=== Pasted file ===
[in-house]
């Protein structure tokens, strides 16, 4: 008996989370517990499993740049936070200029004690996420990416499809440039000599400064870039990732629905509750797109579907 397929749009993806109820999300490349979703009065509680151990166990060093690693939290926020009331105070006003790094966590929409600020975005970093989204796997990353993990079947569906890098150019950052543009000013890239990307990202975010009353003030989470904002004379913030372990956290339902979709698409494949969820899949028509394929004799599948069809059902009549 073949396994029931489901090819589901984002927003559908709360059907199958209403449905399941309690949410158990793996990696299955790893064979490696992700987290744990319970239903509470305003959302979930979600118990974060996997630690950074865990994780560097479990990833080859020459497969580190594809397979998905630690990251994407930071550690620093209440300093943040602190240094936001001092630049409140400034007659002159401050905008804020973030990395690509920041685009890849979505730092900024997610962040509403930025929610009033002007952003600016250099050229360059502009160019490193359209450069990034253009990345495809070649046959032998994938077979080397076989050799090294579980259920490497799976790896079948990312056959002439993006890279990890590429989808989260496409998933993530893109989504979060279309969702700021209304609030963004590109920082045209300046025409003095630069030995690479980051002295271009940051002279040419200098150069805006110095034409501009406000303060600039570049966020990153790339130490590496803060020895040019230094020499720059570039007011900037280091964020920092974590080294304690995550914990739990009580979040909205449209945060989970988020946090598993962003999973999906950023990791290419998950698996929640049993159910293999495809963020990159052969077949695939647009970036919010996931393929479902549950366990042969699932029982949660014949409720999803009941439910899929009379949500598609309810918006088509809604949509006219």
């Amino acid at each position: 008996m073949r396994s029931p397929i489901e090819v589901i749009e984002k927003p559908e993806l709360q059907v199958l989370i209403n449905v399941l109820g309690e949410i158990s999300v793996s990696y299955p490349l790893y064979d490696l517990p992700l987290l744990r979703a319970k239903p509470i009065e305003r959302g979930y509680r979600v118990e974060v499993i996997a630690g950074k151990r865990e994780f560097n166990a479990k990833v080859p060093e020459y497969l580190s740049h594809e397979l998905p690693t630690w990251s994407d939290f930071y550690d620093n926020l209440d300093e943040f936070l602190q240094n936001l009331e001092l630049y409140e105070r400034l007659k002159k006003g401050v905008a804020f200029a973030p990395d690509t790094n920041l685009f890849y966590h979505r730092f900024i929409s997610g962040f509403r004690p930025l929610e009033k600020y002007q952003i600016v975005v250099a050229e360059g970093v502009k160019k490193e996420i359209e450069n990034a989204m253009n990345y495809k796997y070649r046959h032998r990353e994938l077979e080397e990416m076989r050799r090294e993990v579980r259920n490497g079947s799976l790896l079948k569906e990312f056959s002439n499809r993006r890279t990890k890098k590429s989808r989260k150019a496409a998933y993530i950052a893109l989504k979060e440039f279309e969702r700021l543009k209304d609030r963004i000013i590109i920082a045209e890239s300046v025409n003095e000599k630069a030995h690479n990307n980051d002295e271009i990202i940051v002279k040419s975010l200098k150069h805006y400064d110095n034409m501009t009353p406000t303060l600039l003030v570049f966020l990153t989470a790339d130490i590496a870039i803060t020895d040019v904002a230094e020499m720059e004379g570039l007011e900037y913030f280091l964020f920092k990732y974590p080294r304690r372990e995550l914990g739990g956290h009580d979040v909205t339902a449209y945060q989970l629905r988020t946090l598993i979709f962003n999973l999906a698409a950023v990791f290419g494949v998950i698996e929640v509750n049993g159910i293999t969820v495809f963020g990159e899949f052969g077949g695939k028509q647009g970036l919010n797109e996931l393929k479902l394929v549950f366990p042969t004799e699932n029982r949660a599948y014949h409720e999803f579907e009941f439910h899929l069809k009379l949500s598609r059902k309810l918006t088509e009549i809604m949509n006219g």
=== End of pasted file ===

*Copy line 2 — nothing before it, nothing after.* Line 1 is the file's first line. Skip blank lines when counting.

């Protein structure tokens, strides 16, 4: 008996989370517990499993740049936070200029004690996420990416499809440039000599400064870039990732629905509750797109579907 397929749009993806109820999300490349979703009065509680151990166990060093690693939290926020009331105070006003790094966590929409600020975005970093989204796997990353993990079947569906890098150019950052543009000013890239990307990202975010009353003030989470904002004379913030372990956290339902979709698409494949969820899949028509394929004799599948069809059902009549 073949396994029931489901090819589901984002927003559908709360059907199958209403449905399941309690949410158990793996990696299955790893064979490696992700987290744990319970239903509470305003959302979930979600118990974060996997630690950074865990994780560097479990990833080859020459497969580190594809397979998905630690990251994407930071550690620093209440300093943040602190240094936001001092630049409140400034007659002159401050905008804020973030990395690509920041685009890849979505730092900024997610962040509403930025929610009033002007952003600016250099050229360059502009160019490193359209450069990034253009990345495809070649046959032998994938077979080397076989050799090294579980259920490497799976790896079948990312056959002439993006890279990890590429989808989260496409998933993530893109989504979060279309969702700021209304609030963004590109920082045209300046025409003095630069030995690479980051002295271009940051002279040419200098150069805006110095034409501009406000303060600039570049966020990153790339130490590496803060020895040019230094020499720059570039007011900037280091964020920092974590080294304690995550914990739990009580979040909205449209945060989970988020946090598993962003999973999906950023990791290419998950698996929640049993159910293999495809963020990159052969077949695939647009970036919010996931393929479902549950366990042969699932029982949660014949409720999803009941439910899929009379949500598609309810918006088509809604949509006219």